Guidance on Part 10 (Aftercare) of the Children and Young People (Scotland) Act 2014

Explains the changes made by Part 10 (Aftercare) of the Children and Young People (Scotland) Act 2014.


20. Local authorities and other corporate parents have duties to prepare looked after young people for life after they cease to be looked after and to provide advice, guidance and assistance to eligible care leavers. The 2014 Act updates and expands the framework within which these services are to be delivered by extending eligibility for Aftercare services.

21. This supports the overall aim for young people to make successful transitions out of the looked after system, based on plans that reflect their individual needs and aspirations, backed up by consistent, personalised relationship-based support from local authorities and other corporate parents. Across Scotland, local authorities and their partners continue to work to realise this aim, however, research and official national statistics [1] highlight the considerable difficulties which continue to be faced by young people once they cease to be looked after.

22. Periods of homelessness, poverty, unemployment, involvement with the criminal justice system and poor mental health are a reality for many, as a result of Adverse Childhood Experiences ( ACEs), effectively excluding them from opportunities to improve their wellbeing and realise their ambitions not just in early adulthood but across the whole life course.

23. Since commencement of the 1995 Act (establishing the framework of After-care services) the nature of transitions for the general population of teenagers in the UK has changed profoundly [2] . Young people remain in the family home longer, benefiting from the financial and emotional security this offers. Conversely, young people are engaging in notionally "adult" behaviours at an increasingly early age [3] . Such 'partial transitions' subvert traditional, linear views of the journey into adulthood, and throw into question ideas of 'independence' in young adulthood [4] .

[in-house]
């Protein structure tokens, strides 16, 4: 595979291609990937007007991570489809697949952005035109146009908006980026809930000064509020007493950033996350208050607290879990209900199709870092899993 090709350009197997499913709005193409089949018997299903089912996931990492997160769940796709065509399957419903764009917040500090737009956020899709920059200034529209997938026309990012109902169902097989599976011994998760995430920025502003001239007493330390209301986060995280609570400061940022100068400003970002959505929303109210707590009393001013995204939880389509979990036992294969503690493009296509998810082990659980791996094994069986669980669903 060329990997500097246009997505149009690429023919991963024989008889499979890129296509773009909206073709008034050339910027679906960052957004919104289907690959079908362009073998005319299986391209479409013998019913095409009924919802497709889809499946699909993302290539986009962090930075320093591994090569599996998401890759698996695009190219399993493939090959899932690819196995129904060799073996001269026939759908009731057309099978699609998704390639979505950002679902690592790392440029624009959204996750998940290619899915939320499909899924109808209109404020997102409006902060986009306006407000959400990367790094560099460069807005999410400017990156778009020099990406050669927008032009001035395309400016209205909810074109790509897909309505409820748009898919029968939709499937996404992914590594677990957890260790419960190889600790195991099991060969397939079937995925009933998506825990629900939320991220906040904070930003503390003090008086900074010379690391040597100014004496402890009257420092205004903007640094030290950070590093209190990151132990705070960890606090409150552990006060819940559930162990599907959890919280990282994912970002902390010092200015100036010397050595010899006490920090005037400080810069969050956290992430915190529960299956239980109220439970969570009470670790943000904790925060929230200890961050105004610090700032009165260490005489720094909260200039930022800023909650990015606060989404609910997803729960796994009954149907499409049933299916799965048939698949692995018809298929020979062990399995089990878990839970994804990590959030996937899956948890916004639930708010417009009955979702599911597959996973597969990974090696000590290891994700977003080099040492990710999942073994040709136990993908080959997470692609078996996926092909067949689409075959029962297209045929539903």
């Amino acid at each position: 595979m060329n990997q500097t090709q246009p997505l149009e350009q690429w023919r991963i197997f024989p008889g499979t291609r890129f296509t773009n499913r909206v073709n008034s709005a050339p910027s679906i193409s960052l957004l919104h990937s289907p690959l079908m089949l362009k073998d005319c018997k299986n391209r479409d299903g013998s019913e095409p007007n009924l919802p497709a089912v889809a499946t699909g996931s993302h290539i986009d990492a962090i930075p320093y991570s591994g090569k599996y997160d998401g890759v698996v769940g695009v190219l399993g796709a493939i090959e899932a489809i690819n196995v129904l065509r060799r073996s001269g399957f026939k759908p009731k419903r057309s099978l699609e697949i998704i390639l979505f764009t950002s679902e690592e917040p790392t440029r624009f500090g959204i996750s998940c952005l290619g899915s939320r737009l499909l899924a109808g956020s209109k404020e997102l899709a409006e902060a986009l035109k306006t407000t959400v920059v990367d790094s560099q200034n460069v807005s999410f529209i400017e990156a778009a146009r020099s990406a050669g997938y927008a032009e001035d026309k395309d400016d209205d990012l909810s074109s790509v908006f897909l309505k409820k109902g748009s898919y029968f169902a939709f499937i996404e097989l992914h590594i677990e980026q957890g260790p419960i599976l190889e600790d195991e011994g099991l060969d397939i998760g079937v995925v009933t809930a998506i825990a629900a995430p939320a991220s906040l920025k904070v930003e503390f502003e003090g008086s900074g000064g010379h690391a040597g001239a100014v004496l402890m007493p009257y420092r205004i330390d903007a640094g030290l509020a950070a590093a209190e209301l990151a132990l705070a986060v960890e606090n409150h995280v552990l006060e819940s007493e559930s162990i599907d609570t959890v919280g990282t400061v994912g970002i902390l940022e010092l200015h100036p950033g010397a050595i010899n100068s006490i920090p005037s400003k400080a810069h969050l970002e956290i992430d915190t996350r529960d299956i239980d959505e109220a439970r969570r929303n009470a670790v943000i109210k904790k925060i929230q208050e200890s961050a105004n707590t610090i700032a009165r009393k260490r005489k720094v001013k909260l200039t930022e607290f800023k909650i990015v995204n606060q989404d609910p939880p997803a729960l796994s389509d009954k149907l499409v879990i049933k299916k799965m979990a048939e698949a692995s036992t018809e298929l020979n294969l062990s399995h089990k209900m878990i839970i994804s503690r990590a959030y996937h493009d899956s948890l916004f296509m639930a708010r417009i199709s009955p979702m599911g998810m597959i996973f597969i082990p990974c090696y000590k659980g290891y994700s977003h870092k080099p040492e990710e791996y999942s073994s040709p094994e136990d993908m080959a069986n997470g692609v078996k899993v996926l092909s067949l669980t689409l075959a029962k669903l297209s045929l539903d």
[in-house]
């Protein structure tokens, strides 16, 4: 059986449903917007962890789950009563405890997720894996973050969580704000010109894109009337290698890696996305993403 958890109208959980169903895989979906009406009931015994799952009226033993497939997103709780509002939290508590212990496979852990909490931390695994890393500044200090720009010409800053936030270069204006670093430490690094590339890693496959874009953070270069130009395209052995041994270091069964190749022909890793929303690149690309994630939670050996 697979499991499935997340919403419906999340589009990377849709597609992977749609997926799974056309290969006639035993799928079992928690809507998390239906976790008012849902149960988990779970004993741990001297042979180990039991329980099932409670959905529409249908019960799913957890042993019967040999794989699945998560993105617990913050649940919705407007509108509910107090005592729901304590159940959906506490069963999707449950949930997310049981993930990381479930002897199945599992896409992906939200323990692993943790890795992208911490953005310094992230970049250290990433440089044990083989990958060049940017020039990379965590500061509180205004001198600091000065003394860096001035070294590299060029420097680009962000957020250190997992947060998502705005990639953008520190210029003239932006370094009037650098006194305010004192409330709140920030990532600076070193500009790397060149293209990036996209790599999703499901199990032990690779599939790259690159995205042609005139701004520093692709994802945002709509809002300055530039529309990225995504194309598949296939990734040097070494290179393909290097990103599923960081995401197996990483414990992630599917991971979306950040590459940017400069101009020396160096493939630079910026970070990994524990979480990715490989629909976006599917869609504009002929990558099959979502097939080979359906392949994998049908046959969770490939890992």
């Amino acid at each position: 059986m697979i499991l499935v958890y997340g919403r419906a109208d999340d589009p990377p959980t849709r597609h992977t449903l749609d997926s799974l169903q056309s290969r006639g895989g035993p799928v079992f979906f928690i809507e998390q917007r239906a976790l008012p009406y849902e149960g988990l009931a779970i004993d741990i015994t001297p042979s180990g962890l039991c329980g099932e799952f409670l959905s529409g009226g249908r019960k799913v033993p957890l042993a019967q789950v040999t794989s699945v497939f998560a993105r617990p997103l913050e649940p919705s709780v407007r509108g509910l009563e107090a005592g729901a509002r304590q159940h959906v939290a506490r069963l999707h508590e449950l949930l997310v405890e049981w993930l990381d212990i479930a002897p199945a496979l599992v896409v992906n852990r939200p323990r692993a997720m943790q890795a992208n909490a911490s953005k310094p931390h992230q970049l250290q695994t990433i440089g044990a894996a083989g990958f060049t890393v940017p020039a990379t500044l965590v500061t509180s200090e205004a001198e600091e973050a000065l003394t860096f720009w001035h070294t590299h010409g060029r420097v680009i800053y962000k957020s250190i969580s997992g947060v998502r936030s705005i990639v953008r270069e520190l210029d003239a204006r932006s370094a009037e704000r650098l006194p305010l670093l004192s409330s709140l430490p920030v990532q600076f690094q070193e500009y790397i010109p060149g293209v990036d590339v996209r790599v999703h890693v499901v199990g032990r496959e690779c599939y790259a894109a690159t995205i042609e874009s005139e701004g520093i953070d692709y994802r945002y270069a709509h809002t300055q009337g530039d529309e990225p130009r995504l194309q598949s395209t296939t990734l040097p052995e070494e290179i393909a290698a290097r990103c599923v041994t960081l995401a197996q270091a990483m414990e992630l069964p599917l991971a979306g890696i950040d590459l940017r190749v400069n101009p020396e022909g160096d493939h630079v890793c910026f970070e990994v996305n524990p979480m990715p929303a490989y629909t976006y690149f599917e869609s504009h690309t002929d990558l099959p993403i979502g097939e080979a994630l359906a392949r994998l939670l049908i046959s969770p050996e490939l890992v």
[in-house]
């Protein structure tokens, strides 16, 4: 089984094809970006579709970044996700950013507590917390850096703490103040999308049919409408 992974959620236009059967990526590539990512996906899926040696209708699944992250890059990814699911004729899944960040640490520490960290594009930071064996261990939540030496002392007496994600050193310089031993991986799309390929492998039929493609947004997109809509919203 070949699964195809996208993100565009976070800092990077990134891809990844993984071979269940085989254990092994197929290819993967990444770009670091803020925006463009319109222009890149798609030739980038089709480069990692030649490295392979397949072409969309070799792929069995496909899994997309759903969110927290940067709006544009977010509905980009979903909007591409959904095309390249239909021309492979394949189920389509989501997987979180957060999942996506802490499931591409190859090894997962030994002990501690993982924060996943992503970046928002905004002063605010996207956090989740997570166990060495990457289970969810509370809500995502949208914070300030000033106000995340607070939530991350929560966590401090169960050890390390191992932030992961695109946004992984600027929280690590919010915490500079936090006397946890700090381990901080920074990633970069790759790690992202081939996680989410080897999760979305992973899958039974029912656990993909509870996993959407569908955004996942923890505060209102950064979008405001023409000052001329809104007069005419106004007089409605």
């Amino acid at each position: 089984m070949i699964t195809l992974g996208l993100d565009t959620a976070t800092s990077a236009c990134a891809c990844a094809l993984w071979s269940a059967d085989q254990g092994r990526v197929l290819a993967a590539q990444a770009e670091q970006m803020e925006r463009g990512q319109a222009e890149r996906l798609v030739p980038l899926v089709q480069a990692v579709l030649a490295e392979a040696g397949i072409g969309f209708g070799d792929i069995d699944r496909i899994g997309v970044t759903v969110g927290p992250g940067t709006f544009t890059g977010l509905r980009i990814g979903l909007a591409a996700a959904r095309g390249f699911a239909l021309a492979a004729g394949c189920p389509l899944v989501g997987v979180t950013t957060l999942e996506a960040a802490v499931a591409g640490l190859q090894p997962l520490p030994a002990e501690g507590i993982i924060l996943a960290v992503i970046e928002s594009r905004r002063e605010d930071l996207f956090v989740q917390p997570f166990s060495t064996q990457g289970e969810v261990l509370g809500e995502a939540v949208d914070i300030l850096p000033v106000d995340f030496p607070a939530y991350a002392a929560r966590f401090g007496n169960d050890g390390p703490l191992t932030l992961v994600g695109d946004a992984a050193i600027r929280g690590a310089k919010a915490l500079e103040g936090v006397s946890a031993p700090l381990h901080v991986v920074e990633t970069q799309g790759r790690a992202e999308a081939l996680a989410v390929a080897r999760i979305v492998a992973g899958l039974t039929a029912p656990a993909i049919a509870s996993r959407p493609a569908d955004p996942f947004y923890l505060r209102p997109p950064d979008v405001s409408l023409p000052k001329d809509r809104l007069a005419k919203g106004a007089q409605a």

24. The changes introduced by the 2014 Act, preceded by the Staying Put Scotland guidance published in 2013, have been developed in response to these realities experienced by the wider population. It is now accepted that most young people leaving care require support over an extended period, into adulthood, in order to manage the consequences of their pre-care and in-care experiences, particularly in the context of an increasingly challenging and competitive environment for young adults.

25. The Scottish Care Leaver Covenant, a sector led initiative facilitated by the Centre for Excellence for Looked After Children in Scotland ( CELCIS), clearly sets out both implementation challenges and potential responses to these challenges, and aims to support cworporate parents to improve the lives of care leavers.